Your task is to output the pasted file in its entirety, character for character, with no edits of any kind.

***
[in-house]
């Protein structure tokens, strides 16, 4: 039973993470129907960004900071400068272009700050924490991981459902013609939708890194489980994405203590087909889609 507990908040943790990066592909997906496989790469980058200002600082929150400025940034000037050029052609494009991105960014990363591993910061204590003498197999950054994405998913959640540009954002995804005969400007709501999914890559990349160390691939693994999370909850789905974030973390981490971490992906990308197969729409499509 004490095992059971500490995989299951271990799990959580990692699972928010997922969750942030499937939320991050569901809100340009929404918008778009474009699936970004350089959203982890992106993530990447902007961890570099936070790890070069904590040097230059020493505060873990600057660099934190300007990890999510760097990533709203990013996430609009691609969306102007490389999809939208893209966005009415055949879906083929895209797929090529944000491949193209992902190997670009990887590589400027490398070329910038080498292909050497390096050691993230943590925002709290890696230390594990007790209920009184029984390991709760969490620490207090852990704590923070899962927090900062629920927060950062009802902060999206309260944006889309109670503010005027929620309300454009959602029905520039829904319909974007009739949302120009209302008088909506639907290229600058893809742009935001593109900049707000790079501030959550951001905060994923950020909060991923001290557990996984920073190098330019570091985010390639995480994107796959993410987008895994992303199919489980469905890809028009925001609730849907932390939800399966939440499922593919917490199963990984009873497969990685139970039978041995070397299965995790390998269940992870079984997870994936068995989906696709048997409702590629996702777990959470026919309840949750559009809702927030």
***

[in-house]
């Protein structure tokens, strides 16, 4: 039973993470129907960004900071400068272009700050924490991981459902013609939708890194489980994405203590087909889609 507990908040943790990066592909997906496989790469980058200002600082929150400025940034000037050029052609494009991105960014990363591993910061204590003498197999950054994405998913959640540009954002995804005969400007709501999914890559990349160390691939693994999370909850789905974030973390981490971490992906990308197969729409499509 004490095992059971500490995989299951271990799990959580990692699972928010997922969750942030499937939320991050569901809100340009929404918008778009474009699936970004350089959203982890992106993530990447902007961890570099936070790890070069904590040097230059020493505060873990600057660099934190300007990890999510760097990533709203990013996430609009691609969306102007490389999809939208893209966005009415055949879906083929895209797929090529944000491949193209992902190997670009990887590589400027490398070329910038080498292909050497390096050691993230943590925002709290890696230390594990007790209920009184029984390991709760969490620490207090852990704590923070899962927090900062629920927060950062009802902060999206309260944006889309109670503010005027929620309300454009959602029905520039829904319909974007009739949302120009209302008088909506639907290229600058893809742009935001593109900049707000790079501030959550951001905060994923950020909060991923001290557990996984920073190098330019570091985010390639995480994107796959993410987008895994992303199919489980469905890809028009925001609730849907932390939800399966939440499922593919917490199963990984009873497969990685139970039978041995070397299965995790390998269940992870079984997870994936068995989906696709048997409702590629996702777990959470026919309840949750559009809702927030």